After all the attention that greeted the recent ‘Notes from the Archive’ retrospective exhibition on James Stirling you’d be forgiven for thinking that there’s nothing left to say or even for wondering why so much had been said in the first place. But faced with students whose arrival into this world only came after Stirling’s departure, we felt compelled to revisit once again this wonderfully rich and idiosyncratic of architects.
We started in the 1960s and re-surveyed the famous Red Brick Trilogy, reinventing these three defining buildings through a laser-cutter and white card, creating our own Stirling archive in Bedford Square. But while Cambridge, Oxford and Leicester served as the first prompt for our investigations, it was Stirling’s later work – in particular the almost entirely forgotten ‘City of Industry’ in Melsungen, Germany for the pharmaceutical company BBraun – that offered the site for all the student proposals. And while it would seem to be loved and adored by its surrounding Hessians, most of us found it clinical – that’s the architecture as well as the company.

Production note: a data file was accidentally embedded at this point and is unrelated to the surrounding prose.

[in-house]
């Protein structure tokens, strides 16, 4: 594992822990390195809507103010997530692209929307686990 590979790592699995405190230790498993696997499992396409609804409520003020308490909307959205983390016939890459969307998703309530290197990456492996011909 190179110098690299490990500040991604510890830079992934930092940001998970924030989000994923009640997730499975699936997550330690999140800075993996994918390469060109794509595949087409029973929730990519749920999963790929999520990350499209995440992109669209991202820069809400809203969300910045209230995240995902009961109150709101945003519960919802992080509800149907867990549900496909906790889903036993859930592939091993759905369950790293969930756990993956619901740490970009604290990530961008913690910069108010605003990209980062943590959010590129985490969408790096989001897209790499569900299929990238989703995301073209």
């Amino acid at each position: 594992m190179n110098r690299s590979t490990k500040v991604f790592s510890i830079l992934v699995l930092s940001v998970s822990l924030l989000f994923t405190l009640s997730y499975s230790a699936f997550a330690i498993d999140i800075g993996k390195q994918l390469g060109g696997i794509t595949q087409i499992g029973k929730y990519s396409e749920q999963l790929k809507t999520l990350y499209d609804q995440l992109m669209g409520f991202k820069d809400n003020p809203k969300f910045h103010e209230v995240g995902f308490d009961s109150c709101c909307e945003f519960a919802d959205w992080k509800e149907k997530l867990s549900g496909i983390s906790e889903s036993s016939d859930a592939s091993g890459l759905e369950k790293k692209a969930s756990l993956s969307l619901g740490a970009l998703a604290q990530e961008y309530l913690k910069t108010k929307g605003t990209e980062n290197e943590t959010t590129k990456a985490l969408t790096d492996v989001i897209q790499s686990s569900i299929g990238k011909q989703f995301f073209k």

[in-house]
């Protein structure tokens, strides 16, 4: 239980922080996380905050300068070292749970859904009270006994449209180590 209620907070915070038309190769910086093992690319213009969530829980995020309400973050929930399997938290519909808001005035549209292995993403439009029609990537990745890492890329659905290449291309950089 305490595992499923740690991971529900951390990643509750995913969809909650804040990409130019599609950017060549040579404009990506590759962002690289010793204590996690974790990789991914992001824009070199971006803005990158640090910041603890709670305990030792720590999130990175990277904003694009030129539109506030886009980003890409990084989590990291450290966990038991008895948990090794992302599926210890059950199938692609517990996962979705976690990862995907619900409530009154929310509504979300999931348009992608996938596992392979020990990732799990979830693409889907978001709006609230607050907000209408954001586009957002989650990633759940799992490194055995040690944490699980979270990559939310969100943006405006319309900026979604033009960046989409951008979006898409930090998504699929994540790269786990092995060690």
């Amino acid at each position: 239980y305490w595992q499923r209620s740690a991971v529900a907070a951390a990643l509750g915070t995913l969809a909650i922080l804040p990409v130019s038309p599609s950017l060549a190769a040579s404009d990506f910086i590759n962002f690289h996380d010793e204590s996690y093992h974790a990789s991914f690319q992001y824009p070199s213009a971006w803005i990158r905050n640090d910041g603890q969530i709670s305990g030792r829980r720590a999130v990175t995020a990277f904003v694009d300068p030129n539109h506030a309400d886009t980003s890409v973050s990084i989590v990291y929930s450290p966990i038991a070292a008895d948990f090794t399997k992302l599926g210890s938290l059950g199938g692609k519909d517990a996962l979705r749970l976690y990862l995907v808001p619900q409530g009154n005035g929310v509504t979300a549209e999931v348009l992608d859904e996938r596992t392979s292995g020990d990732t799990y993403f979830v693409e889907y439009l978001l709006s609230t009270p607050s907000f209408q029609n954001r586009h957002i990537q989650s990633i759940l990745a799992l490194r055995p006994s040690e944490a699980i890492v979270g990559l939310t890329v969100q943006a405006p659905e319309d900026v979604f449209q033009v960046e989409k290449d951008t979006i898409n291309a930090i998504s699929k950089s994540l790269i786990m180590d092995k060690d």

If not the buildings themselves, what did appeal, though, was the way Stirling presented them – we came at Stirling through our fascination for all of his animal views (both bird’s and worm’s), and counter to his monograph covers that go from object to surface, we went from patterned surface to castings and volume.
In a sense you could say that the results have stuck to Stirling’s view of architecture as a play of forms, but at the same time all of the student designs have attempted to deal with the notion, as articulated by one of our guests and a former member of Stirling’s office, that despite certain charms ‘Jim was useless, arriving late and hungover, and that his main method of working was to crib ideas from his best students’.
Special thanks to
Robert Maxwell, Leon Krier, Michael Wilford, Anthony Vidler, Mark Crinson, Brian Hatton, Alan Berman, Joseph Bedford and Toni Cumella
Monia De Marchi
Dolores Victoria Ruiz Garrido